Judge Barbara Bellis ruled Thursday that a federal law protecting gun-makers from lawsuits does not prevent lawyers for the families of Sandy Hook victims from arguing that the AR-15 semi-automatic rifle is a military weapon and should not have been sold to civilians.
A lawyer for the families had argued there is an exception in federal law that allows litigation against companies that know, or should know, that their weapons are likely to be used in a way that risks injury to others.
Twenty children and six educators were killed in the December 2012 shooting.
The sides are due back in court Tuesday.
CBS affiliate WFSB reports that lawyer Josh Koskoff, who represents the families, welcomed the news.
"We are thrilled that the gun companies' motion to dismiss was denied. The families look forward to continuing their fight in court," Koskoff said.
Democratic presidential candidate Bernie Sanders has been criticized for his stance on the lawsuit. Sanders told the New York Daily News that "No, I don't" believe that the victims of gun violence should have the ability to sue the gun manufacturer."
Meanwhile on Tuesday, a judge ruled on releasing the Newtown shooter's thoughts on serial killers.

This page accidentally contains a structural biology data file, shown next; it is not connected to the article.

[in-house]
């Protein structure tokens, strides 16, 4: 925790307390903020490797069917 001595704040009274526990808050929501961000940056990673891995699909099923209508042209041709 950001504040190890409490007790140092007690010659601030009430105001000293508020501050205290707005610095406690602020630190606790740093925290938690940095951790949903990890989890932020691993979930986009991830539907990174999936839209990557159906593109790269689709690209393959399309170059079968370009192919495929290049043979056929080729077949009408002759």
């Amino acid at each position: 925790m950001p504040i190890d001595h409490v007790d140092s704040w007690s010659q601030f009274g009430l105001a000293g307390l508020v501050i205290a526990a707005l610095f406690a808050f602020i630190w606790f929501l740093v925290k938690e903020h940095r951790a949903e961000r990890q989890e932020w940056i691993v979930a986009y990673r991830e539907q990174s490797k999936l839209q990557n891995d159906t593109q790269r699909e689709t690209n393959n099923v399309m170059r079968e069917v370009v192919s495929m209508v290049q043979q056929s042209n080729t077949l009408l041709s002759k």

State police don't have to release documents belonging to Newtown elementary school gunman Adam Lanza that were seized from his home.
Judge Carl Schuman overturned a decision made last year by the state Freedom of Information Commission, which ordered state police to turn over the documents to The Hartford Courant under a public records request. The ruling on Friday was first reported by the Republican-American.
The requested materials included a spreadsheet ranking mass murders and a notebook titled "The Big Book of Granny," which contains a story Lanza wrote in fifth grade about a woman who has a gun in her cane and shoots people and another character who likes hurting people, especially children.
The judge ruled that state law shields from public disclosure all seized property not used in criminal prosecutions.
The judge wrote that his decision would be an important one because it will apply to all future cases in which public disclosure is sought for private personal documents not used in criminal trials that police have seized from victims, witnesses and suspects, including diaries, medical records and phone records.
"Exposure of these items to the public when the state has not seen a need to do so in the criminal case entails a significant invasion of the owner's privacy and interference with his or her property rights," the judge wrote.
The Freedom of Information Commission had ruled that Lanza's belongings were public records and were not exempt from disclosure. State public safety officials and prosecutors appealed the decision to Superior Court.
The executive director of the Freedom of Information Commission, Colleen Murphy, declined to comment on the judge's ruling. She said the commission will consider whether to appeal.
The publisher and editor-in-chief of the Courant, Andrew Julien, said the newspaper is "disappointed in the decision" and is assessing its options.